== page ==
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Things you should know about thermodynamic panels

Last edited: 18/02/21

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Things you should know about thermodynamic panels

Last edited: 18/02/21

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If someone came to you and said, ‘there is a new solar panel that could heat your water 24/7, throughout the year come snow, shine, or rain’ would you believe them? While sounding too good to be true, this is exactly what the evangelists for thermodynamic solar panels claim.

What are thermodynamic panels?

In spite of being panels, they are closer to an air source heat pump than they are to a solar thermal panel. Basically, they are a freezer in reverse. Refrigerant enters the panel, absorbing heat from the atmosphere and becoming a gas as it passes through it.

Subsequently, the gas passes through a compressor that increases the temperature. Finally, it passes through a heat exchange coil inside the hot water cylinder. This heats the water within the cylinder to 55 degrees. It is approximated that roughly a quarter of the energy absorbed by a panel comes from the solar irradiation, the remaining from rain and air.

How much hot water do these panels produce?

They believe that they offer 100% of the hot water requirements for commercial and domestic premises, underfloor heating, swimming pools, and can make a contribution to conventional central heating. To avoid any risk of legionella, they come with a built-in immersion that uses electricity to boost the water to 60 degrees every now and then.

How do they compare with solar thermal?

Thermodynamic panels heat a refrigerant, where solar thermal panels heat water in the panels. This allows the thermodynamic panels to extract heat from the atmosphere, whereas solar panels are highly dependent on heat from the sun. At -22 degrees centigrade, the refrigerant enters the panel, so that relative warmth from the air can be absorbed even on cold winter days.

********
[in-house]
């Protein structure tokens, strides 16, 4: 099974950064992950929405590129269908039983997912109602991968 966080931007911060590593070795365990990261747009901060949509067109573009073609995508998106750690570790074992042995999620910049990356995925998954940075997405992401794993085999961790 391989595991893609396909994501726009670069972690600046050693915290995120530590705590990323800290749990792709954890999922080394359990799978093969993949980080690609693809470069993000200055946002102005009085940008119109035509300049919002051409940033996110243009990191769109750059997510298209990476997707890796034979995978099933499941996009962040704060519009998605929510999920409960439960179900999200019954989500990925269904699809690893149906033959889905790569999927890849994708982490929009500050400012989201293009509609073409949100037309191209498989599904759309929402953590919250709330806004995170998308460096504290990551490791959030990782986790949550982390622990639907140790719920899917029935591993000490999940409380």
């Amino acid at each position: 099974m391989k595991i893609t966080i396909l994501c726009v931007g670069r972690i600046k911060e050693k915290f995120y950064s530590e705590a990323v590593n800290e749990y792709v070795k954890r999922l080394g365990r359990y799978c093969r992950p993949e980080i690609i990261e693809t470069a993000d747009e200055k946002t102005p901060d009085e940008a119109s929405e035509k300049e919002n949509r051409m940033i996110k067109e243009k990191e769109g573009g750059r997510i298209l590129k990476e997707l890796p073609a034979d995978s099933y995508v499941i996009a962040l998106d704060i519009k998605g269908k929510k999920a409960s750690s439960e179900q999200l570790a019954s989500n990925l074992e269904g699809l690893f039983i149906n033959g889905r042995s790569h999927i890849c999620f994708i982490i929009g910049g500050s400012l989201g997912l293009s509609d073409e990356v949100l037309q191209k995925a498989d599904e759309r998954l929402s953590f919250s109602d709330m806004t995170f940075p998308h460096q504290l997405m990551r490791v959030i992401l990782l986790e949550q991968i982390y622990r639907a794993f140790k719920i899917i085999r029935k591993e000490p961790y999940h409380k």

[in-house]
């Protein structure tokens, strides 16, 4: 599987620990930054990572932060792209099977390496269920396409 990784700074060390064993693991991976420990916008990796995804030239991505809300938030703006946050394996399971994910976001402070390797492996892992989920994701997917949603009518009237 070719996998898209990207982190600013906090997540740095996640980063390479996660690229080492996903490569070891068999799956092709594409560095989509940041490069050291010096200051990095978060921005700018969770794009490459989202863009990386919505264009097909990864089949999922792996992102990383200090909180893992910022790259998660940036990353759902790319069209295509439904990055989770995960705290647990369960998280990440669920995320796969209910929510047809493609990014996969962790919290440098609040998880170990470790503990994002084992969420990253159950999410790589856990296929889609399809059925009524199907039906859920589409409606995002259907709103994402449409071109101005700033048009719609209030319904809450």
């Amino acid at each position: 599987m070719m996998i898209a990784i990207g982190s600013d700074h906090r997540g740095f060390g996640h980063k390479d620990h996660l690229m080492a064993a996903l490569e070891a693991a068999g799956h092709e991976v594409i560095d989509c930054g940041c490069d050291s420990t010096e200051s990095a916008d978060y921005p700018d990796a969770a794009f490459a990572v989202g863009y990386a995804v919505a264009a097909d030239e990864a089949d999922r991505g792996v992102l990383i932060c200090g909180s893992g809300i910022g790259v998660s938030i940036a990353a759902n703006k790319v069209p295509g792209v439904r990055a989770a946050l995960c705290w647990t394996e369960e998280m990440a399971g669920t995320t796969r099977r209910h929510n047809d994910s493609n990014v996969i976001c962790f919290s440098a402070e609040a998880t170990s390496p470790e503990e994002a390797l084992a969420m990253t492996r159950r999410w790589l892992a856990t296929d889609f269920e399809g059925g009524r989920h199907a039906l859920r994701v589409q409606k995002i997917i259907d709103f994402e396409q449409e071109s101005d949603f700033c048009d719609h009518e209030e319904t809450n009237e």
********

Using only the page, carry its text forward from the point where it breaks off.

Solar thermal panels offer the best performance on roofs that face between southwest and southeast. Thermodynamic panels can be placed on the roof or a wall. It is best not to have them facing northwest or north, but they don’t have to face south.

How much hot water do these panels produce?

They believe that they offer 100% of the hot water requirements for commercial and domestic premises, underfloor heating, swimming pools, and can make a contribution to conventional central heating. To avoid any risk of legionella, they come with a built-in immersion that uses electricity to boost the water to 60 degrees every now and then.

How do they compare with solar thermal?

Thermodynamic panels heat a refrigerant, where solar thermal panels heat water in the panels. This allows the thermodynamic panels to extract heat from the atmosphere, whereas solar panels are highly dependent on heat from the sun. At -22 degrees centigrade, the refrigerant enters the panel, so that relative warmth from the air can be absorbed even on cold winter days.

Solar thermal panels offer the best performance on roofs that face between southwest and southeast. Thermodynamic panels can be placed on the roof or a wall. It is best not to have them facing northwest or north, but they don’t have to face south.

Are thermodynamic systems similar to air source heat pumps?

Air source heat pumps have a fan that runs continuously. This fan requires more electricity than the compressor in a thermodynamic system. Consequently, the thermodynamic manufacturers claim a substantially higher coefficient of performance (or COP) in the range of 3.5 and 4 – that’s 3.5 to 4 units of heat produced for every unit of electricity put into the system.

If I’m on mains gas, is it worth it?

It depends on whether you’re looking at it from a financial perspective. Heat with gas is less expensive than with electricity. However, if you’re worried about carbon emissions or energy security, then it might make sense.

air source heat pump
Michael

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